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Ian Stone, historian | Ian Stone
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Author:Ian Stone

London’s Statues and Memorials: how should we remember and understand the past?

There has been, this year, more attention paid to the meaning and importance of monuments and statues in the public realm than in any year I can remember. While I would not say that the debate has always been constructive and reasoned, as someone interested in these material historical sources, I am glad that more of us are now thinking about the memorials which we...

Crisis in the Capital? Will London Survive Covid?

How many people live in London today? Simple question; complicated answer. What, for example, counts as London? Do we use an administrative measure, counting the number of people who live in each of the thirty-two boroughs and the City of London? Or should we imagine London as the geographic area contained within the M25? What of people who spend half their time in London and...

Wilkes and Liberty! Liberty, Political Radicalism and Popular Protest in Eighteenth-Century London

John Wilkes was one of the most controversial figures ever to have graced the political stage in London and Great Britain. He was a cultured, charming and courageous man of high-minded principle, but also an untrustworthy, unsympathetic, and unfortunate-looking man of the lowest possible morals. He was imprisoned for two years for printing a seditious libel and an obscene publication, yet his supporters repeatedly elected...

Fréteval 22 July 1170: King Henry II and Thomas Becket reconciled?

On this day, 850 years ago, in a meadow close to the village of Fréteval in the Touraine region of France, King Henry II of England and Thomas Becket, archbishop of Canterbury, two estranged friends, enjoyed a long private meeting. This by itself was quite an accomplishment. Just six weeks previously, Henry had crowned his son Henry, now known as the Young King, as co-monarch of England, in...

The Soup Kitchen for the Jewish Poor

On Brune Street, close to Spitalfields Market, is a building with the inscription ‘Soup Kitchen for the Jewish Poor’ engraved upon its cornice. In my latest YouTube video I explore the history of the building within the context of the Jewish history of east London. I also consider what the building’s current function can teach us about more recent developments in the East End.

The Coronation of Henry the Young King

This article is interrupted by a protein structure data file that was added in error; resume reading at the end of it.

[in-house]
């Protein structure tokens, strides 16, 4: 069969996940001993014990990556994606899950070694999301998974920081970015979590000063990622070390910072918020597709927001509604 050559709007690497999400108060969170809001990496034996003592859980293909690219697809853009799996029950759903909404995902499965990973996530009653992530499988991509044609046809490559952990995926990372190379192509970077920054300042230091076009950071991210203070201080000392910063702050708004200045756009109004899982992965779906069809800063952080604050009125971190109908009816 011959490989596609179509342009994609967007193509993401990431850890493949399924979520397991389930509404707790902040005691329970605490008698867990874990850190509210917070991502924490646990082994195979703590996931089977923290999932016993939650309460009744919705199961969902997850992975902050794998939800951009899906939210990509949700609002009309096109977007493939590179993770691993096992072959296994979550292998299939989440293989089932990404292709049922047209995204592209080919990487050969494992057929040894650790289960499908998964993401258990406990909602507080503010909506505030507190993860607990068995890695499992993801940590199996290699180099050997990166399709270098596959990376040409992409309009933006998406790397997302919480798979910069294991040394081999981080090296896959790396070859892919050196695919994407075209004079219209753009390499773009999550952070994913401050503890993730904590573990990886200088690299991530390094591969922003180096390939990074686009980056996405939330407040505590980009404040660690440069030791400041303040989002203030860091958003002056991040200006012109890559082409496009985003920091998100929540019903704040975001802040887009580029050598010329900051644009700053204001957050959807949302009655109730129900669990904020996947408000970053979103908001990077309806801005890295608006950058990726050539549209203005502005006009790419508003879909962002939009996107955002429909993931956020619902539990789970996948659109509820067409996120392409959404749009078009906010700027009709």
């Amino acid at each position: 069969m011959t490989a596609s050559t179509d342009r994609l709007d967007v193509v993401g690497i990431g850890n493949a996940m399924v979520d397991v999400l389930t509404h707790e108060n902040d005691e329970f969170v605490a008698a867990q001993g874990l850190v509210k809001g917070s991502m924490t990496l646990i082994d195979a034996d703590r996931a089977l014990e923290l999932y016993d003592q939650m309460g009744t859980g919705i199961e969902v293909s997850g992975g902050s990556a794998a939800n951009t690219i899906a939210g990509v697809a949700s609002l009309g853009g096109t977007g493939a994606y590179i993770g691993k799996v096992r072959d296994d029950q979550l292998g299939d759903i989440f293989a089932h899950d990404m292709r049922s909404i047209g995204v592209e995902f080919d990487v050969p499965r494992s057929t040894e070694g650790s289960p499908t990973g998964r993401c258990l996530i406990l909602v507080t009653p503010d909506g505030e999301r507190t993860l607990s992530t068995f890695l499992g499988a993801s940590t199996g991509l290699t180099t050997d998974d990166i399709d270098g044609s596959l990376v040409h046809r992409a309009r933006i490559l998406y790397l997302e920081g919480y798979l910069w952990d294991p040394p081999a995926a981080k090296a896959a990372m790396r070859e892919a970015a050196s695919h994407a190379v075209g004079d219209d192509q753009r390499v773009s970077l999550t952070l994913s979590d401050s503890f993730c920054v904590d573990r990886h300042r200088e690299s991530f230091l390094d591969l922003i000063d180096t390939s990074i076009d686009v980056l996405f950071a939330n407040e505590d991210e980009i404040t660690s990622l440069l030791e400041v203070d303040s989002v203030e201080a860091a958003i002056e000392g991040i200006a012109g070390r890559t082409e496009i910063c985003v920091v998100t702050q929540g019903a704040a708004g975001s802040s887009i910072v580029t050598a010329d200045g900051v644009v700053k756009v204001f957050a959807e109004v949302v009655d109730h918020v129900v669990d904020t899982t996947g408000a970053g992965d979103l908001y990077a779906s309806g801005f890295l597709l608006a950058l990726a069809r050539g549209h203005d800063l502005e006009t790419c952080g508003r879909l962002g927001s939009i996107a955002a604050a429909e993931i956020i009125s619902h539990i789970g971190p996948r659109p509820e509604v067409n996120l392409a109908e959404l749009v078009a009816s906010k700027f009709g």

In my last blog on the dispute between King Henry II and Thomas Becket, we saw how formidable a character Henry was. He had, by the age of twenty-one, assumed power in territories which stretched from Hadrian’s Wall in the north to the Pyrenees in the south and, throughout his reign, he impressed friend and foe alike with his energy and intelligence. His ascent to the throne...

King Henry III – an interview with Prof David Carpenter

Prof David Carpenter is a professor of medieval history at King’s College London. The first volume of his brilliant new biography of King Henry III (1216-72) has just been published in the Yale English Monarchs series. He joined me to discuss his book, Henry’s action-packed rule, his magnificent abbey of Westminster and his relations with the citizens of London. You can listen to the interview...

Andrew Ziminski, The Stone Mason: A History of Building Britain (John Murray, London; 2020)

It is undeniably the case that university-educated scholars have been responsible for the majority of written research into the buildings and architectural practices of the past. Consequently, when stone masons have been the subject of academic study, the focus has often been, primarily, on the masons’ intellectual role as designers of the medieval buildings which we see today. We should, of course, be grateful to historians...

David Carpenter, Henry III 1207-1258 (Yale University Press, 2020)

For over thirty years, as part of its ‘English Monarchs Series’ exploring the history of the ‘longest permanent governing institution in Europe’, Yale University Press has published biographies of English kings and queens. These books are rightly considered to offer not only the best and fullest biographies of the men and women who have occupied the throne of England, but also a window through which...

Wren’s Masons: The Strongs and the Rebuilding of London after the Great Fire

As is well known, London was destroyed by fire in September 1666. By the time the conflagration had ended, some eighty-seven parish churches, along with St Paul's Cathedral, were no more. All the city's main public buildings, including the Royal Exchange and Guildhall, as well as forty-four livery companies' halls were smoking ruins. Over 13,000 private homes, too, had been razed to the ground. The...